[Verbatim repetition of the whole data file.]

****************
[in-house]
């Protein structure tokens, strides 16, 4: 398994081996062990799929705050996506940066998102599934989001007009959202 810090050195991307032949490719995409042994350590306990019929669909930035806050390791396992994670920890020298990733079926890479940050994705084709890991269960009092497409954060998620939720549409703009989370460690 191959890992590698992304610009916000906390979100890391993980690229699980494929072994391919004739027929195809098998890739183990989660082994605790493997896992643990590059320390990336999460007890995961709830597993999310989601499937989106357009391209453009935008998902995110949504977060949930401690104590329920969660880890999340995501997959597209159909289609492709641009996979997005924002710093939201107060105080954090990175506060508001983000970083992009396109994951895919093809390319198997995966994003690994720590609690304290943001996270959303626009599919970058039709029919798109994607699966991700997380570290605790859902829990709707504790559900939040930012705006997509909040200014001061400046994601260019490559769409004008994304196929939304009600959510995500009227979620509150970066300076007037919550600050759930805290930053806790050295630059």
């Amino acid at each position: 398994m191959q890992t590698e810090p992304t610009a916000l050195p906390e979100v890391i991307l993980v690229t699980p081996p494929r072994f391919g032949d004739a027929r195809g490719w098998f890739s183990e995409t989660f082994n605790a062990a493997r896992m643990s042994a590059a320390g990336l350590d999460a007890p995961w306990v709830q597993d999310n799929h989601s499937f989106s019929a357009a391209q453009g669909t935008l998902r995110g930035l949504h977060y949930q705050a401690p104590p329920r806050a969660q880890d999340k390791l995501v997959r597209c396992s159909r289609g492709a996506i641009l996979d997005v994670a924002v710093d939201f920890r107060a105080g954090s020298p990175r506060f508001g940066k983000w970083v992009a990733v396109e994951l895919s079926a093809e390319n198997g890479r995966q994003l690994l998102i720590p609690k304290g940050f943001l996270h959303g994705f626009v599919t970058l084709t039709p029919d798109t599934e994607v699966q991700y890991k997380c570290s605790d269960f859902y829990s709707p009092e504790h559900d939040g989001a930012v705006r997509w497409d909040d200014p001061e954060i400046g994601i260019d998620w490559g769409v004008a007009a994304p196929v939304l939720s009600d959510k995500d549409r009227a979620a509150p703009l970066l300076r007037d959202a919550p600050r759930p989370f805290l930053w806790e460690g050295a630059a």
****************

[in-house]
């Protein structure tokens, strides 16, 4: 398994081996062990799929705050996506940066998102599934989001007009959202 810090050195991307032949490719995409042994350590306990019929669909930035806050390791396992994670920890020298990733079926890479940050994705084709890991269960009092497409954060998620939720549409703009989370460690 191959890992590698992304610009916000906390979100890391993980690229699980494929072994391919004739027929195809098998890739183990989660082994605790493997896992643990590059320390990336999460007890995961709830597993999310989601499937989106357009391209453009935008998902995110949504977060949930401690104590329920969660880890999340995501997959597209159909289609492709641009996979997005924002710093939201107060105080954090990175506060508001983000970083992009396109994951895919093809390319198997995966994003690994720590609690304290943001996270959303626009599919970058039709029919798109994607699966991700997380570290605790859902829990709707504790559900939040930012705006997509909040200014001061400046994601260019490559769409004008994304196929939304009600959510995500009227979620509150970066300076007037919550600050759930805290930053806790050295630059």
């Amino acid at each position: 398994m191959q890992t590698e810090p992304t610009a916000l050195p906390e979100v890391i991307l993980v690229t699980p081996p494929r072994f391919g032949d004739a027929r195809g490719w098998f890739s183990e995409t989660f082994n605790a062990a493997r896992m643990s042994a590059a320390g990336l350590d999460a007890p995961w306990v709830q597993d999310n799929h989601s499937f989106s019929a357009a391209q453009g669909t935008l998902r995110g930035l949504h977060y949930q705050a401690p104590p329920r806050a969660q880890d999340k390791l995501v997959r597209c396992s159909r289609g492709a996506i641009l996979d997005v994670a924002v710093d939201f920890r107060a105080g954090s020298p990175r506060f508001g940066k983000w970083v992009a990733v396109e994951l895919s079926a093809e390319n198997g890479r995966q994003l690994l998102i720590p609690k304290g940050f943001l996270h959303g994705f626009v599919t970058l084709t039709p029919d798109t599934e994607v699966q991700y890991k997380c570290s605790d269960f859902y829990s709707p009092e504790h559900d939040g989001a930012v705006r997509w497409d909040d200014p001061e954060i400046g994601i260019d998620w490559g769409v004008a007009a994304p196929v939304l939720s009600d959510k995500d549409r009227a979620a509150p703009l970066l300076r007037d959202a919550p600050r759930p989370f805290l930053w806790e460690g050295a630059a």